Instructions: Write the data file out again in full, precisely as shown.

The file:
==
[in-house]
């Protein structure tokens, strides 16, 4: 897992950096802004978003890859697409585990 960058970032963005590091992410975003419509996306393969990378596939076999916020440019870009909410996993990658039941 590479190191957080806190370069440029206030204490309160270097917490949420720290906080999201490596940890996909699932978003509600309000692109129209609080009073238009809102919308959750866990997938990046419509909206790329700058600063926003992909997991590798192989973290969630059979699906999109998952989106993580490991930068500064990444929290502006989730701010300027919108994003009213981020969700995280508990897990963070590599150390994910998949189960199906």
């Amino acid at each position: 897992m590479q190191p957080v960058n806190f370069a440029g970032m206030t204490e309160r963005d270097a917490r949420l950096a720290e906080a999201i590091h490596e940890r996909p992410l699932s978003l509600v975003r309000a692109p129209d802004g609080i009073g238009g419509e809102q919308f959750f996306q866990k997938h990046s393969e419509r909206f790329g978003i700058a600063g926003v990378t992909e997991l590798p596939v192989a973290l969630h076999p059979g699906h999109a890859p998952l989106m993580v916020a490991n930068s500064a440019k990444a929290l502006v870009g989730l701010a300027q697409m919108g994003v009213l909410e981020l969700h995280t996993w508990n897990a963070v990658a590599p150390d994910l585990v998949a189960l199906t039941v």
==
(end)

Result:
[in-house]
């Protein structure tokens, strides 16, 4: 897992950096802004978003890859697409585990 960058970032963005590091992410975003419509996306393969990378596939076999916020440019870009909410996993990658039941 590479190191957080806190370069440029206030204490309160270097917490949420720290906080999201490596940890996909699932978003509600309000692109129209609080009073238009809102919308959750866990997938990046419509909206790329700058600063926003992909997991590798192989973290969630059979699906999109998952989106993580490991930068500064990444929290502006989730701010300027919108994003009213981020969700995280508990897990963070590599150390994910998949189960199906």
């Amino acid at each position: 897992m590479q190191p957080v960058n806190f370069a440029g970032m206030t204490e309160r963005d270097a917490r949420l950096a720290e906080a999201i590091h490596e940890r996909p992410l699932s978003l509600v975003r309000a692109p129209d802004g609080i009073g238009g419509e809102q919308f959750f996306q866990k997938h990046s393969e419509r909206f790329g978003i700058a600063g926003v990378t992909e997991l590798p596939v192989a973290l969630h076999p059979g699906h999109a890859p998952l989106m993580v916020a490991n930068s500064a440019k990444a929290l502006v870009g989730l701010a300027q697409m919108g994003v009213l909410e981020l969700h995280t996993w508990n897990a963070v990658a590599p150390d994910l585990v998949a189960l199906t039941v």